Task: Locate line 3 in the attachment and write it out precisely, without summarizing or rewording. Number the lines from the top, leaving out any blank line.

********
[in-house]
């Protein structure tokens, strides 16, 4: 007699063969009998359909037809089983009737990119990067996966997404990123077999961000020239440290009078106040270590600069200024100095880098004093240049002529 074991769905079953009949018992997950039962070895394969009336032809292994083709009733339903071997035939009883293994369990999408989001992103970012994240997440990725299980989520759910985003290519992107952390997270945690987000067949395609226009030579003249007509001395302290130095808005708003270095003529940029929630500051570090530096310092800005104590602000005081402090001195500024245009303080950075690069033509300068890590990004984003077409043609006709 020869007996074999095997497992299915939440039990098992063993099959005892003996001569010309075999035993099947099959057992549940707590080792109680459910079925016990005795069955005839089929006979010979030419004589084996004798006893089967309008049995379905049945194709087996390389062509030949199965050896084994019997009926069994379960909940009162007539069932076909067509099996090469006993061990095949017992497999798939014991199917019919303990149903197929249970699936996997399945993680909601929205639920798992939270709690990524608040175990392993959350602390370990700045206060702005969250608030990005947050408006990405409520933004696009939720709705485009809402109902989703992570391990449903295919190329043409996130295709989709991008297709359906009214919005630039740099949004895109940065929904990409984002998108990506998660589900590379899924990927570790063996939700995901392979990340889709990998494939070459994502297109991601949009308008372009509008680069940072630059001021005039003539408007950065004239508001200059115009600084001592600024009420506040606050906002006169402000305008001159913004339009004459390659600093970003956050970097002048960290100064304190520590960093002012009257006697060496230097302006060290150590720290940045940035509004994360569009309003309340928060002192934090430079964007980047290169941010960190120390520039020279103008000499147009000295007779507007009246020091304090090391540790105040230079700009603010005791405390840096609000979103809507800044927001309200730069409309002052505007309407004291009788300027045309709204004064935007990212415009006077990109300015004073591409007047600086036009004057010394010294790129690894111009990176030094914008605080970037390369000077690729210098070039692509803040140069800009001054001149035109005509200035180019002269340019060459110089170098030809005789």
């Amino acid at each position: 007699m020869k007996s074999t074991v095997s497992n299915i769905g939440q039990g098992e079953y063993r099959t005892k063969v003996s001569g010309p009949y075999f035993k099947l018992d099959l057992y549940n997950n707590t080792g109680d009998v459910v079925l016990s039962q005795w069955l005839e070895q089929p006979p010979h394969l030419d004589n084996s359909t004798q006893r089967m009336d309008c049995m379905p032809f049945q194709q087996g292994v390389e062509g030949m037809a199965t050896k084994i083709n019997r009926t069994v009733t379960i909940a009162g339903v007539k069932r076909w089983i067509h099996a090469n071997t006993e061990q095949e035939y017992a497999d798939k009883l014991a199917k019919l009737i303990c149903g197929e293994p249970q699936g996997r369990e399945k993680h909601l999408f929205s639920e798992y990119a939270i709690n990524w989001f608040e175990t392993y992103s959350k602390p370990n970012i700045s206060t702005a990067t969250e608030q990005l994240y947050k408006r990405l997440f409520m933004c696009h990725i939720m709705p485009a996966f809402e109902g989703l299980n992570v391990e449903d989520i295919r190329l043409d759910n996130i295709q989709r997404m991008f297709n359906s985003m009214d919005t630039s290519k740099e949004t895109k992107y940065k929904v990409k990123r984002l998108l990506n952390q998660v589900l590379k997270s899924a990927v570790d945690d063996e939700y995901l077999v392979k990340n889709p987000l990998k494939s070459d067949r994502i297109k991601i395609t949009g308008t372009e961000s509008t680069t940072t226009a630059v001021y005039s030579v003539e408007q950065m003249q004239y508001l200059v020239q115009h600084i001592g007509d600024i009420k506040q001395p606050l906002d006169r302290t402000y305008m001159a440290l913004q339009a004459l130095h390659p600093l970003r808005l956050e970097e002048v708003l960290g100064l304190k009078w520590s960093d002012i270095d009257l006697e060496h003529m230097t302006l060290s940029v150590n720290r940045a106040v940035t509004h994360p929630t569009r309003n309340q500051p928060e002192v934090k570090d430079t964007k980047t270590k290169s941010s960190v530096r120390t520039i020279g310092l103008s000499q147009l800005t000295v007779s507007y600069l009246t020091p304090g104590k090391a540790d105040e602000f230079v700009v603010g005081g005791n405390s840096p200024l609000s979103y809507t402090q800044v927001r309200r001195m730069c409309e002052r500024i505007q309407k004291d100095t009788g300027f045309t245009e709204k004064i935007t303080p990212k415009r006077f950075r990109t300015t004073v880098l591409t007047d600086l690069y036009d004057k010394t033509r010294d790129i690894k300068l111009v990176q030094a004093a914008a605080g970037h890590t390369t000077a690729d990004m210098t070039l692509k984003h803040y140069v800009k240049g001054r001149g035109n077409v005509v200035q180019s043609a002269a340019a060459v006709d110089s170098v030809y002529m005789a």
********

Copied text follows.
């Amino acid at each position: 007699m020869k007996s074999t074991v095997s497992n299915i769905g939440q039990g098992e079953y063993r099959t005892k063969v003996s001569g010309p009949y075999f035993k099947l018992d099959l057992y549940n997950n707590t080792g109680d009998v459910v079925l016990s039962q005795w069955l005839e070895q089929p006979p010979h394969l030419d004589n084996s359909t004798q006893r089967m009336d309008c049995m379905p032809f049945q194709q087996g292994v390389e062509g030949m037809a199965t050896k084994i083709n019997r009926t069994v009733t379960i909940a009162g339903v007539k069932r076909w089983i067509h099996a090469n071997t006993e061990q095949e035939y017992a497999d798939k009883l014991a199917k019919l009737i303990c149903g197929e293994p249970q699936g996997r369990e399945k993680h909601l999408f929205s639920e798992y990119a939270i709690n990524w989001f608040e175990t392993y992103s959350k602390p370990n970012i700045s206060t702005a990067t969250e608030q990005l994240y947050k408006r990405l997440f409520m933004c696009h990725i939720m709705p485009a996966f809402e109902g989703l299980n992570v391990e449903d989520i295919r190329l043409d759910n996130i295709q989709r997404m991008f297709n359906s985003m009214d919005t630039s290519k740099e949004t895109k992107y940065k929904v990409k990123r984002l998108l990506n952390q998660v589900l590379k997270s899924a990927v570790d945690d063996e939700y995901l077999v392979k990340n889709p987000l990998k494939s070459d067949r994502i297109k991601i395609t949009g308008t372009e961000s509008t680069t940072t226009a630059v001021y005039s030579v003539e408007q950065m003249q004239y508001l200059v020239q115009h600084i001592g007509d600024i009420k506040q001395p606050l906002d006169r302290t402000y305008m001159a440290l913004q339009a004459l130095h390659p600093l970003r808005l956050e970097e002048v708003l960290g100064l304190k009078w520590s960093d002012i270095d009257l006697e060496h003529m230097t302006l060290s940029v150590n720290r940045a106040v940035t509004h994360p929630t569009r309003n309340q500051p928060e002192v934090k570090d430079t964007k980047t270590k290169s941010s960190v530096r120390t520039i020279g310092l103008s000499q147009l800005t000295v007779s507007y600069l009246t020091p304090g104590k090391a540790d105040e602000f230079v700009v603010g005081g005791n405390s840096p200024l609000s979103y809507t402090q800044v927001r309200r001195m730069c409309e002052r500024i505007q309407k004291d100095t009788g300027f045309t245009e709204k004064i935007t303080p990212k415009r006077f950075r990109t300015t004073v880098l591409t007047d600086l690069y036009d004057k010394t033509r010294d790129i690894k300068l111009v990176q030094a004093a914008a605080g970037h890590t390369t000077a690729d990004m210098t070039l692509k984003h803040y140069v800009k240049g001054r001149g035109n077409v005509v200035q180019s043609a002269a340019a060459v006709d110089s170098v030809y002529m005789a």